Todd Stern. Special Envoy on Climate Change USA

"The scarcity on budget for global carbon emissions raises serious conflicts about how to share the budget between Annex 1 and Non-Annex 1 countries. Given the global emission budget, increases in one country’s emissions can only be achieved at the expense of emissions from other countries (i.e. a zero-sum game). Developed countries, with 20% of global population, have already completed the industrialization phase through a period of high fossil fuel and resources consumptions. For the remaining 80% of global population, going through the industrialization phase in the same way as the developed countries will certainly generate GHG well exceeding this budget.

Ultimately, a relatively lower starting point with higher temperature will achieve the well acclaimed 2°C or below target. The second is to provide a practical policy initiative - a new two-track approach to facilitate this strategic transformation. Starting from a less ambitious but legally binding UNFCCC emission target, plus a voluntary Green Growth Club approach, we have made a case that this new two-track approach could face far less resistance from individual countries in international negotiations and could establish a mechanism of triggering green growth.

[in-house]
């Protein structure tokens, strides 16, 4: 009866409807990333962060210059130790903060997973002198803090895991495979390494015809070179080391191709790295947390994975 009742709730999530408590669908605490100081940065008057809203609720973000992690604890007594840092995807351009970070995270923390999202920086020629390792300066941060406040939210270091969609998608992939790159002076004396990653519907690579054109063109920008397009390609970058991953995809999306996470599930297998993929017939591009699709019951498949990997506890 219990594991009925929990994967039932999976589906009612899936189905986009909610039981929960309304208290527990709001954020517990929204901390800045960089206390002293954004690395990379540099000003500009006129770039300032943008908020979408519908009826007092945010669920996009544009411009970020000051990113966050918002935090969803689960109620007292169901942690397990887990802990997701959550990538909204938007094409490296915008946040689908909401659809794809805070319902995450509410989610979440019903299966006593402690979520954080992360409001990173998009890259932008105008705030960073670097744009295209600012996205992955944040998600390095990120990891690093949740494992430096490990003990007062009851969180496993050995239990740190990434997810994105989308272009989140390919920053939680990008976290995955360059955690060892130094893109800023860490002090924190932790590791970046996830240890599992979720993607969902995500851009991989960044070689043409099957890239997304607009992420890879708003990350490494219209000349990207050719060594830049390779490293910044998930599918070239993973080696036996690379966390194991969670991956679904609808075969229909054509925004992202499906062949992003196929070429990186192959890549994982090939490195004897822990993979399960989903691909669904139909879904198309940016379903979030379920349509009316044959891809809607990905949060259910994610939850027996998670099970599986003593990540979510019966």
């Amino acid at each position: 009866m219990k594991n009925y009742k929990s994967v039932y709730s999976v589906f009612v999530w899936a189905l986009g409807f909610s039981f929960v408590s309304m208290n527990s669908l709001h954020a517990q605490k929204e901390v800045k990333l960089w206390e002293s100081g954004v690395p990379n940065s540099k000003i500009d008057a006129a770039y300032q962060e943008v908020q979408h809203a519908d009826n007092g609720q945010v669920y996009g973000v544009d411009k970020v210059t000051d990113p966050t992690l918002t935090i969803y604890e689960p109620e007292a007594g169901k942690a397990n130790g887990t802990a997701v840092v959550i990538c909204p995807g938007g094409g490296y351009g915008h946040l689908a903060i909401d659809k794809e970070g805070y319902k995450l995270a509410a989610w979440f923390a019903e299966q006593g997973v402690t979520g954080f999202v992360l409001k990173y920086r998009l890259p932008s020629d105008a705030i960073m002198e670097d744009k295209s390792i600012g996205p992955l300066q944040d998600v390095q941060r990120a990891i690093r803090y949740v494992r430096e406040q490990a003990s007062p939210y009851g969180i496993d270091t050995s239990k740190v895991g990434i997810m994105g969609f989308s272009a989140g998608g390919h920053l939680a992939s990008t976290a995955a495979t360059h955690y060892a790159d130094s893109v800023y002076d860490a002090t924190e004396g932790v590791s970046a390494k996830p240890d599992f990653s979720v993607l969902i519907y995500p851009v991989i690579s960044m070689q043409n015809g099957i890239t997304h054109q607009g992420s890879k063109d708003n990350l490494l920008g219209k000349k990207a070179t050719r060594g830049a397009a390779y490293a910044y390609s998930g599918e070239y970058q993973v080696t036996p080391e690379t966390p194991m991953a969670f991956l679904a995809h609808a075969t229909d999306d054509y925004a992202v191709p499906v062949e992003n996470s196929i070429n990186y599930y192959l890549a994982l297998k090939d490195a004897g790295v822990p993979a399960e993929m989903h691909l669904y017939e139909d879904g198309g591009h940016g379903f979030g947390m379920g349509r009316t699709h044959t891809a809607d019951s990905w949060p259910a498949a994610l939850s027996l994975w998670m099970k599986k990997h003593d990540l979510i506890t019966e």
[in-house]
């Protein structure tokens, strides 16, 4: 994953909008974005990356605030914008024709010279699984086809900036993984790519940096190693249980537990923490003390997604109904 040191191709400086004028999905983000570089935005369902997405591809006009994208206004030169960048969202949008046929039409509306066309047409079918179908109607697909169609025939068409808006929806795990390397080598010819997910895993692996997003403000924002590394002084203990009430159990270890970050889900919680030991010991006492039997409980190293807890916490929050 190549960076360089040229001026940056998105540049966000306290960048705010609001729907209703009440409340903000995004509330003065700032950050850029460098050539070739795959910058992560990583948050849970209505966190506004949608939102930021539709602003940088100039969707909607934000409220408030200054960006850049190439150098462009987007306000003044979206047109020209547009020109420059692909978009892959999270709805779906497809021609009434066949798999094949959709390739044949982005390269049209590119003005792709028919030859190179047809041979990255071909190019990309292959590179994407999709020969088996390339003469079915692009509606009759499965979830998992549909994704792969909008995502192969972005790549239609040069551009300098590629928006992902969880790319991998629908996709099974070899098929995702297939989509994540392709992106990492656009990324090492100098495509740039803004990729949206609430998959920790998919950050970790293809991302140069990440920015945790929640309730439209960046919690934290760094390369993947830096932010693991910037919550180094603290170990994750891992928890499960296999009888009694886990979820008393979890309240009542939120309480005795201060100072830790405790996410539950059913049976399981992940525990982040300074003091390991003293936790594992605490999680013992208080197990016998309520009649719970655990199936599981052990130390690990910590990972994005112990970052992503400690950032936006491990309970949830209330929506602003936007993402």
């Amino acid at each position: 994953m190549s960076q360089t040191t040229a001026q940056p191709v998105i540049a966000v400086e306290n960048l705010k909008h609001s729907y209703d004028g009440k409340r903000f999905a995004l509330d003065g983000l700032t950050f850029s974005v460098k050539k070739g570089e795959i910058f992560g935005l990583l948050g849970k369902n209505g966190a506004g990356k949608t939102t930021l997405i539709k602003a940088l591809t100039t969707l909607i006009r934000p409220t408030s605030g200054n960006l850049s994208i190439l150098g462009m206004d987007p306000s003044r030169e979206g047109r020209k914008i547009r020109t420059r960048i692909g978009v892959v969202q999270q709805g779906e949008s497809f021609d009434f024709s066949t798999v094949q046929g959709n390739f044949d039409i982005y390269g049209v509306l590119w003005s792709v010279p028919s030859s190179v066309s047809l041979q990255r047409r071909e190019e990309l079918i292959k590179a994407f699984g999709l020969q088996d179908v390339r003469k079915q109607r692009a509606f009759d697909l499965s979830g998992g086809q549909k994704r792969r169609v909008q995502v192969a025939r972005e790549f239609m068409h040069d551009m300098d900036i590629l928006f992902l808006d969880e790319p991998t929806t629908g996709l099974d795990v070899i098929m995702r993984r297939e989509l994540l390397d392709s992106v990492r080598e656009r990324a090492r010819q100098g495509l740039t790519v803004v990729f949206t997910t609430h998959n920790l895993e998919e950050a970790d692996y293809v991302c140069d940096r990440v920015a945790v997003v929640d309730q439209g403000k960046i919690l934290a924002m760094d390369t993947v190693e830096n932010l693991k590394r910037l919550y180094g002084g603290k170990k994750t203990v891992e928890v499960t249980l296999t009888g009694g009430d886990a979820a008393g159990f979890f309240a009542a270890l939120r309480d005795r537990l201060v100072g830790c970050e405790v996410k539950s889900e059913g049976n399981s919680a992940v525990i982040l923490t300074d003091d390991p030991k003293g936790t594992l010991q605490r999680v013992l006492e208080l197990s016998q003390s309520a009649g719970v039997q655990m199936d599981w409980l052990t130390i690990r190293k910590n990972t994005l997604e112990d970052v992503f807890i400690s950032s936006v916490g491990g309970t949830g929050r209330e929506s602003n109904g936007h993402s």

This could in turn encourage individual countries to take decisive early actions to mitigate. With sufficient local benefits emerging – and the theoretical research and amounting evidences have shown so, more and more counties will then voluntarily join the Green Growth Club. Ultimately, a relatively lower starting point with higher temperature will achieve the well acclaimed 2°C or below target."

Zongsheng Zhang. Development Research Council Government [DRC] of China

"There are strong practical reasons for not basing the negotiations on allocations of future emissions to nations. It treats carbon budgets as though it is a zero sum game, and would presume that there is no advance in technology [to reduce emissions]. We have made tremendous advances in the past ten years."

However, Ms Figueres became tearful when she reflected on the impact that climate change might have on coming generations.

"I'm committed to climate change because of future generations; it is not about us, right? We're out of here. I just feel that it is so completely unfair and immoral what we are doing to future generations, we are condemning them before they are even born. We have a choice about it, that's the point, we have a choice. If it were inevitable then so be it, but we have a choice to change the future we are going to give our children."